Related to Why are we closing questions for being susceptible to opinion on a site about politics? but focused on a broader question raised by it.
We have this question about Donald Trump, which is seeking to apply the term "fascist" to him. The problem is nobody can agree what that means and every given answer actually mentions this
Fizz (quoting this paper) - Conclusion: Historically, no. In modern terms, maybe?
Since the 1960s, scholars have debated whether to embrace expansive or restrictive definitions of fascism, where to place it on the traditional “left/right” political spectrum, and how to explain its relationship to other movements, such as socialism, liberalism, and conservatism. Much of the disagreement reflects differences of methodological focus.
Lag - Conclusion: Yes
In Orwell's essay, What is Facism?, he remarked that in normal use the word is "almost entirely meaningless" and "degrade[d] to the level of a swearword".
But there is a "buried meaning" understood by even those people who "recklessly fling the word ‘Fascist’ in every direction": "By 'Fascism' they mean, roughly speaking, something cruel, unscrupulous, arrogant, obscurantist, anti-liberal and anti-working-class."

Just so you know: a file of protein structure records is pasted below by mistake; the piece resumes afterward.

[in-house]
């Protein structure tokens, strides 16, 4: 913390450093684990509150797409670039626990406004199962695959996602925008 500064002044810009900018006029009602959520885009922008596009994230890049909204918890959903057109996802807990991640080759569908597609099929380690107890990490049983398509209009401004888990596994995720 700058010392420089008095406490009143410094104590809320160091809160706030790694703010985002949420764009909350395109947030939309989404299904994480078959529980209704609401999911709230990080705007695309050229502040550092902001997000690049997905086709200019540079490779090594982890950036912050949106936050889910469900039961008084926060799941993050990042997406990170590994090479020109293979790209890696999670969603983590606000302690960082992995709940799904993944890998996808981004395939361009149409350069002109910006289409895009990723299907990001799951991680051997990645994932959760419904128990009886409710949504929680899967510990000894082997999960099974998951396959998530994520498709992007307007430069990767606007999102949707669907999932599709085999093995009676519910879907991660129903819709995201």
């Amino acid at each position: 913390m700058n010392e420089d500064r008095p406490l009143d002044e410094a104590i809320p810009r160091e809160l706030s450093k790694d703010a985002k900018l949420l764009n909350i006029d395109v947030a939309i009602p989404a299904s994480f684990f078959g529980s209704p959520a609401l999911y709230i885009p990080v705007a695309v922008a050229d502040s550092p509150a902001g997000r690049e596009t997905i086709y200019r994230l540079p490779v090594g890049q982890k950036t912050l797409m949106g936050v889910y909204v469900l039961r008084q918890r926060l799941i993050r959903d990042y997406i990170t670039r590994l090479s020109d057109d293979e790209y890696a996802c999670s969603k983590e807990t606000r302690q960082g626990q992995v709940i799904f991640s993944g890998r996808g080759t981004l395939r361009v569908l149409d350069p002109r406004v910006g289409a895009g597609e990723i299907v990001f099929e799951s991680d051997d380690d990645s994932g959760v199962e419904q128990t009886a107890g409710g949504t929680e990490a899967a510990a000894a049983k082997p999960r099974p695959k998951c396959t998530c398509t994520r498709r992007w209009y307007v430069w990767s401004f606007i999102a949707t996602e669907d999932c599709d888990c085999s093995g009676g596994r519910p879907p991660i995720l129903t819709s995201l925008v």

Peter - Conclusion: No, but he's headed that way
Fascism is a rather loosely defined term, and is often used to describe regimes that have reached the goal, rather than parties or people that are still in the process of working towards it. Aspiring fascist movements rarely announce their ultimate goals of dictatorial power, forcible suppression of opposition, strong regimentation of society and of the economy.
Ted Wrigley - Conclusion: Kinda, sorta, maybe?
Let's be clear up front that the term 'fascist' is problematic in discussions of this sort. Most people use the term merely as a term of derision for anyone who uses their power in an illegitimate or unpleasant way: e.g., a fascist boss, a fascist cop, a fascist bank. While it is possible to give a reasonably factual definition of the term 'fascism' — at least in the same general sense that we can define terms like 'conservative' or 'liberal' — it is difficult to use the word in public without an assortment of knee-jerk responses from people who only know the pejorative sense.
Michael B - (question asker) Conclusion: No
There's no easy quote, but he has to spend 1/3 of his answer telling us what he thinks Fascism is (and he does a good job of that, citing multiple sources) before attempting an answer.
Is this an acceptable type of question?